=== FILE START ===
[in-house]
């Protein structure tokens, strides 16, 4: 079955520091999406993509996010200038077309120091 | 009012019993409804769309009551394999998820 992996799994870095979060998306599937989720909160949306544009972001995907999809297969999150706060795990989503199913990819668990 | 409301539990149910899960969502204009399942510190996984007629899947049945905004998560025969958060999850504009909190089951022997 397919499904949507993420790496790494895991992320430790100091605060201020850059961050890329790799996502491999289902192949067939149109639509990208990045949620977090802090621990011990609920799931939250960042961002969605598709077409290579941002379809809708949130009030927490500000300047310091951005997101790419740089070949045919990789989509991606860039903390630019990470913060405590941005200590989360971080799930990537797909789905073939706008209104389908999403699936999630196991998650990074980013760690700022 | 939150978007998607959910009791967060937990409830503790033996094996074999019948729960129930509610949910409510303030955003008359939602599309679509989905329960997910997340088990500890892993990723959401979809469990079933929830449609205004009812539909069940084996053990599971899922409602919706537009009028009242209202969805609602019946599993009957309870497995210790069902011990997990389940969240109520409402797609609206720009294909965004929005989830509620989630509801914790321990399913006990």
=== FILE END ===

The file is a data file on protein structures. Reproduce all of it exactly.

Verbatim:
[in-house]
């Protein structure tokens, strides 16, 4: 079955520091999406993509996010200038077309120091 | 009012019993409804769309009551394999998820 992996799994870095979060998306599937989720909160949306544009972001995907999809297969999150706060795990989503199913990819668990 | 409301539990149910899960969502204009399942510190996984007629899947049945905004998560025969958060999850504009909190089951022997 397919499904949507993420790496790494895991992320430790100091605060201020850059961050890329790799996502491999289902192949067939149109639509990208990045949620977090802090621990011990609920799931939250960042961002969605598709077409290579941002379809809708949130009030927490500000300047310091951005997101790419740089070949045919990789989509991606860039903390630019990470913060405590941005200590989360971080799930990537797909789905073939706008209104389908999403699936999630196991998650990074980013760690700022 | 939150978007998607959910009791967060937990409830503790033996094996074999019948729960129930509610949910409510303030955003008359939602599309679509989905329960997910997340088990500890892993990723959401979809469990079933929830449609205004009812539909069940084996053990599971899922409602919706537009009028009242209202969805609602019946599993009957309870497995210790069902011990997990389940969240109520409402797609609206720009294909965004929005989830509620989630509801914790321990399913006990």